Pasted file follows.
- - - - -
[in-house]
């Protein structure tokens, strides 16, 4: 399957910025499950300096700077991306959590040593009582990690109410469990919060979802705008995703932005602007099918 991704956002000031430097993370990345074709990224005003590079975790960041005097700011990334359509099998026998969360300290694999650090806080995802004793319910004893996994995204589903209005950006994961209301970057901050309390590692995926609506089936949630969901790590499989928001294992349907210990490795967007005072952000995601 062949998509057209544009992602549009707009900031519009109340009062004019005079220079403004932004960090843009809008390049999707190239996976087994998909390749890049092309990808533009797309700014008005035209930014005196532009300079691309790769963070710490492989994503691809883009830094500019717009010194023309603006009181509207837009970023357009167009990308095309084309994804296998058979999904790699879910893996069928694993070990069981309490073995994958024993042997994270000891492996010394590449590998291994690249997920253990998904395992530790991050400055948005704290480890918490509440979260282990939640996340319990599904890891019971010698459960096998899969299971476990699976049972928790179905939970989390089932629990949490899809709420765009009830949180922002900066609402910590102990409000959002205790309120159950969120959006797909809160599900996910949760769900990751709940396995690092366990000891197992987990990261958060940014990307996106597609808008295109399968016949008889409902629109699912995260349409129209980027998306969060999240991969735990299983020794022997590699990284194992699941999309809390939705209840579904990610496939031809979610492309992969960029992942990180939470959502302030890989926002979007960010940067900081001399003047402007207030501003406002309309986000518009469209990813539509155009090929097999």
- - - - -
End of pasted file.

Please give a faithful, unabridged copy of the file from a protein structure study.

[in-house]
């Protein structure tokens, strides 16, 4: 399957910025499950300096700077991306959590040593009582990690109410469990919060979802705008995703932005602007099918 991704956002000031430097993370990345074709990224005003590079975790960041005097700011990334359509099998026998969360300290694999650090806080995802004793319910004893996994995204589903209005950006994961209301970057901050309390590692995926609506089936949630969901790590499989928001294992349907210990490795967007005072952000995601 062949998509057209544009992602549009707009900031519009109340009062004019005079220079403004932004960090843009809008390049999707190239996976087994998909390749890049092309990808533009797309700014008005035209930014005196532009300079691309790769963070710490492989994503691809883009830094500019717009010194023309603006009181509207837009970023357009167009990308095309084309994804296998058979999904790699879910893996069928694993070990069981309490073995994958024993042997994270000891492996010394590449590998291994690249997920253990998904395992530790991050400055948005704290480890918490509440979260282990939640996340319990599904890891019971010698459960096998899969299971476990699976049972928790179905939970989390089932629990949490899809709420765009009830949180922002900066609402910590102990409000959002205790309120159950969120959006797909809160599900996910949760769900990751709940396995690092366990000891197992987990990261958060940014990307996106597609808008295109399968016949008889409902629109699912995260349409129209980027998306969060999240991969735990299983020794022997590699990284194992699941999309809390939705209840579904990610496939031809979610492309992969960029992942990180939470959502302030890989926002979007960010940067900081001399003047402007207030501003406002309309986000518009469209990813539509155009090929097999």